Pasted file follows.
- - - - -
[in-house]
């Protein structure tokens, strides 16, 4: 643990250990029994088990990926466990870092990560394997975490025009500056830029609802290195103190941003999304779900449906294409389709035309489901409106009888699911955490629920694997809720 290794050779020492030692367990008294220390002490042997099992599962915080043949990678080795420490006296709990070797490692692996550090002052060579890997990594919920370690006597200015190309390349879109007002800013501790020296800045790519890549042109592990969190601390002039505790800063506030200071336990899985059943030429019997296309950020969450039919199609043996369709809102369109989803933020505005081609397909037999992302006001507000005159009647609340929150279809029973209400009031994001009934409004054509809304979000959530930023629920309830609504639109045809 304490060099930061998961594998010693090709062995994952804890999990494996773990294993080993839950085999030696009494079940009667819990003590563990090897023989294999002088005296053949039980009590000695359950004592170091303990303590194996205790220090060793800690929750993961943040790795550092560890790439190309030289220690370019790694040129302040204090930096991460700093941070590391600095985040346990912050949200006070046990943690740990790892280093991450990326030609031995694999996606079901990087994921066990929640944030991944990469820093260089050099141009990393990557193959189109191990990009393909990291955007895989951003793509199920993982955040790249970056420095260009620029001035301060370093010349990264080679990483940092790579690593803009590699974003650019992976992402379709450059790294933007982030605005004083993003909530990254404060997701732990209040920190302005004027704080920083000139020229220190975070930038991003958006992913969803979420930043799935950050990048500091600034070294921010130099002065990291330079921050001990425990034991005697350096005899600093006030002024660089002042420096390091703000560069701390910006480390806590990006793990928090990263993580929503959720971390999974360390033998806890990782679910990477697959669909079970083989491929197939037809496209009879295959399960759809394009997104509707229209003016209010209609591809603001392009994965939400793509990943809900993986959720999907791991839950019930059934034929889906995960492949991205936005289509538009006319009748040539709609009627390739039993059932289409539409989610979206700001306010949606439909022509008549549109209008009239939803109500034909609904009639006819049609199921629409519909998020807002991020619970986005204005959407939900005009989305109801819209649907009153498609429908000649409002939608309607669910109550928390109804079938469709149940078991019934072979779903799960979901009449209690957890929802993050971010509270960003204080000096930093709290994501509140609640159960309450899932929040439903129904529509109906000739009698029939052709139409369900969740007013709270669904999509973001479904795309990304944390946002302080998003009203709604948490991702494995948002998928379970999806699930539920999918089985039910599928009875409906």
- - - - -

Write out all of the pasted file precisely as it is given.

[in-house]
């Protein structure tokens, strides 16, 4: 643990250990029994088990990926466990870092990560394997975490025009500056830029609802290195103190941003999304779900449906294409389709035309489901409106009888699911955490629920694997809720 290794050779020492030692367990008294220390002490042997099992599962915080043949990678080795420490006296709990070797490692692996550090002052060579890997990594919920370690006597200015190309390349879109007002800013501790020296800045790519890549042109592990969190601390002039505790800063506030200071336990899985059943030429019997296309950020969450039919199609043996369709809102369109989803933020505005081609397909037999992302006001507000005159009647609340929150279809029973209400009031994001009934409004054509809304979000959530930023629920309830609504639109045809 304490060099930061998961594998010693090709062995994952804890999990494996773990294993080993839950085999030696009494079940009667819990003590563990090897023989294999002088005296053949039980009590000695359950004592170091303990303590194996205790220090060793800690929750993961943040790795550092560890790439190309030289220690370019790694040129302040204090930096991460700093941070590391600095985040346990912050949200006070046990943690740990790892280093991450990326030609031995694999996606079901990087994921066990929640944030991944990469820093260089050099141009990393990557193959189109191990990009393909990291955007895989951003793509199920993982955040790249970056420095260009620029001035301060370093010349990264080679990483940092790579690593803009590699974003650019992976992402379709450059790294933007982030605005004083993003909530990254404060997701732990209040920190302005004027704080920083000139020229220190975070930038991003958006992913969803979420930043799935950050990048500091600034070294921010130099002065990291330079921050001990425990034991005697350096005899600093006030002024660089002042420096390091703000560069701390910006480390806590990006793990928090990263993580929503959720971390999974360390033998806890990782679910990477697959669909079970083989491929197939037809496209009879295959399960759809394009997104509707229209003016209010209609591809603001392009994965939400793509990943809900993986959720999907791991839950019930059934034929889906995960492949991205936005289509538009006319009748040539709609009627390739039993059932289409539409989610979206700001306010949606439909022509008549549109209008009239939803109500034909609904009639006819049609199921629409519909998020807002991020619970986005204005959407939900005009989305109801819209649907009153498609429908000649409002939608309607669910109550928390109804079938469709149940078991019934072979779903799960979901009449209690957890929802993050971010509270960003204080000096930093709290994501509140609640159960309450899932929040439903129904529509109906000739009698029939052709139409369900969740007013709270669904999509973001479904795309990304944390946002302080998003009203709604948490991702494995948002998928379970999806699930539920999918089985039910599928009875409906």